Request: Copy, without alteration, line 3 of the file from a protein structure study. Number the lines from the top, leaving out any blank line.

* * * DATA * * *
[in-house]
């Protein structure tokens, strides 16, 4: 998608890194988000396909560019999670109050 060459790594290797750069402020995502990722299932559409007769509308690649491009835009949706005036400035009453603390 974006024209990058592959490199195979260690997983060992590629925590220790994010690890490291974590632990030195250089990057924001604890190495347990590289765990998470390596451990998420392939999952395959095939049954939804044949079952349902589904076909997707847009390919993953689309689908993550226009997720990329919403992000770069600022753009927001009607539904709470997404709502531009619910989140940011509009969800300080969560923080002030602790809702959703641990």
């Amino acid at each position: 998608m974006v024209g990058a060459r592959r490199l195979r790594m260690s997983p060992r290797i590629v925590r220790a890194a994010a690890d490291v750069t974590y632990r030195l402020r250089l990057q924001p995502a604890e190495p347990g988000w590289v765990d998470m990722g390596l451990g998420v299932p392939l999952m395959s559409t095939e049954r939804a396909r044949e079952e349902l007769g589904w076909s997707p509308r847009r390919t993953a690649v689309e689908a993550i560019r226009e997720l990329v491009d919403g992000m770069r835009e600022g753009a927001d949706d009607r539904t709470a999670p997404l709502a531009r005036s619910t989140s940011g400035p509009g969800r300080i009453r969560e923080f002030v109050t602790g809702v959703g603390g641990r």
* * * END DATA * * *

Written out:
């Amino acid at each position: 998608m974006v024209g990058a060459r592959r490199l195979r790594m260690s997983p060992r290797i590629v925590r220790a890194a994010a690890d490291v750069t974590y632990r030195l402020r250089l990057q924001p995502a604890e190495p347990g988000w590289v765990d998470m990722g390596l451990g998420v299932p392939l999952m395959s559409t095939e049954r939804a396909r044949e079952e349902l007769g589904w076909s997707p509308r847009r390919t993953a690649v689309e689908a993550i560019r226009e997720l990329v491009d919403g992000m770069r835009e600022g753009a927001d949706d009607r539904t709470a999670p997404l709502a531009r005036s619910t989140s940011g400035p509009g969800r300080i009453r969560e923080f002030v109050t602790g809702v959703g603390g641990r």